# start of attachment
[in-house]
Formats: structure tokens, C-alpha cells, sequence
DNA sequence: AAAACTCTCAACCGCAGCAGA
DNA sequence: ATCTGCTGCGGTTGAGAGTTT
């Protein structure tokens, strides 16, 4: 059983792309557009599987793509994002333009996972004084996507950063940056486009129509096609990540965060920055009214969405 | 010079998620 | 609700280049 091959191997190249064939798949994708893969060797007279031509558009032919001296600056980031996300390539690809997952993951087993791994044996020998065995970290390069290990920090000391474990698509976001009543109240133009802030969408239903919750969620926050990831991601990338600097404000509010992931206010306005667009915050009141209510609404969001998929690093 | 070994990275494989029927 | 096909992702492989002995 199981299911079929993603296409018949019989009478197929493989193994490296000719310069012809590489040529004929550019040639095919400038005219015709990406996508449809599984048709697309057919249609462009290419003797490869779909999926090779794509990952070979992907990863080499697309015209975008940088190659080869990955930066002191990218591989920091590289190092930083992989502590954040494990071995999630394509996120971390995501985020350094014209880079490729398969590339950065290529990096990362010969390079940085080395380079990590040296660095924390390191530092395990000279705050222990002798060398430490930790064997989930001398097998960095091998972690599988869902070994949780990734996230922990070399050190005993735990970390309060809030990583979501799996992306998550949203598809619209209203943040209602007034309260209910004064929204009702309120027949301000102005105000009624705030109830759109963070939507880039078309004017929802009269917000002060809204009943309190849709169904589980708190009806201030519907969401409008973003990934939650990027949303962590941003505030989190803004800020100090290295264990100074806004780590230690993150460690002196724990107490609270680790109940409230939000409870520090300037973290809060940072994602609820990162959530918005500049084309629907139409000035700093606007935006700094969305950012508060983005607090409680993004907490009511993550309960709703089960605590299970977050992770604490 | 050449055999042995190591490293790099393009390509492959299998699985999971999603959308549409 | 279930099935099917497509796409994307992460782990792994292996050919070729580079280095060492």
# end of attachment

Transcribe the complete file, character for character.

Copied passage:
[in-house]
Formats: structure tokens, C-alpha cells, sequence
DNA sequence: AAAACTCTCAACCGCAGCAGA
DNA sequence: ATCTGCTGCGGTTGAGAGTTT
């Protein structure tokens, strides 16, 4: 059983792309557009599987793509994002333009996972004084996507950063940056486009129509096609990540965060920055009214969405 | 010079998620 | 609700280049 091959191997190249064939798949994708893969060797007279031509558009032919001296600056980031996300390539690809997952993951087993791994044996020998065995970290390069290990920090000391474990698509976001009543109240133009802030969408239903919750969620926050990831991601990338600097404000509010992931206010306005667009915050009141209510609404969001998929690093 | 070994990275494989029927 | 096909992702492989002995 199981299911079929993603296409018949019989009478197929493989193994490296000719310069012809590489040529004929550019040639095919400038005219015709990406996508449809599984048709697309057919249609462009290419003797490869779909999926090779794509990952070979992907990863080499697309015209975008940088190659080869990955930066002191990218591989920091590289190092930083992989502590954040494990071995999630394509996120971390995501985020350094014209880079490729398969590339950065290529990096990362010969390079940085080395380079990590040296660095924390390191530092395990000279705050222990002798060398430490930790064997989930001398097998960095091998972690599988869902070994949780990734996230922990070399050190005993735990970390309060809030990583979501799996992306998550949203598809619209209203943040209602007034309260209910004064929204009702309120027949301000102005105000009624705030109830759109963070939507880039078309004017929802009269917000002060809204009943309190849709169904589980708190009806201030519907969401409008973003990934939650990027949303962590941003505030989190803004800020100090290295264990100074806004780590230690993150460690002196724990107490609270680790109940409230939000409870520090300037973290809060940072994602609820990162959530918005500049084309629907139409000035700093606007935006700094969305950012508060983005607090409680993004907490009511993550309960709703089960605590299970977050992770604490 | 050449055999042995190591490293790099393009390509492959299998699985999971999603959308549409 | 279930099935099917497509796409994307992460782990792994292996050919070729580079280095060492």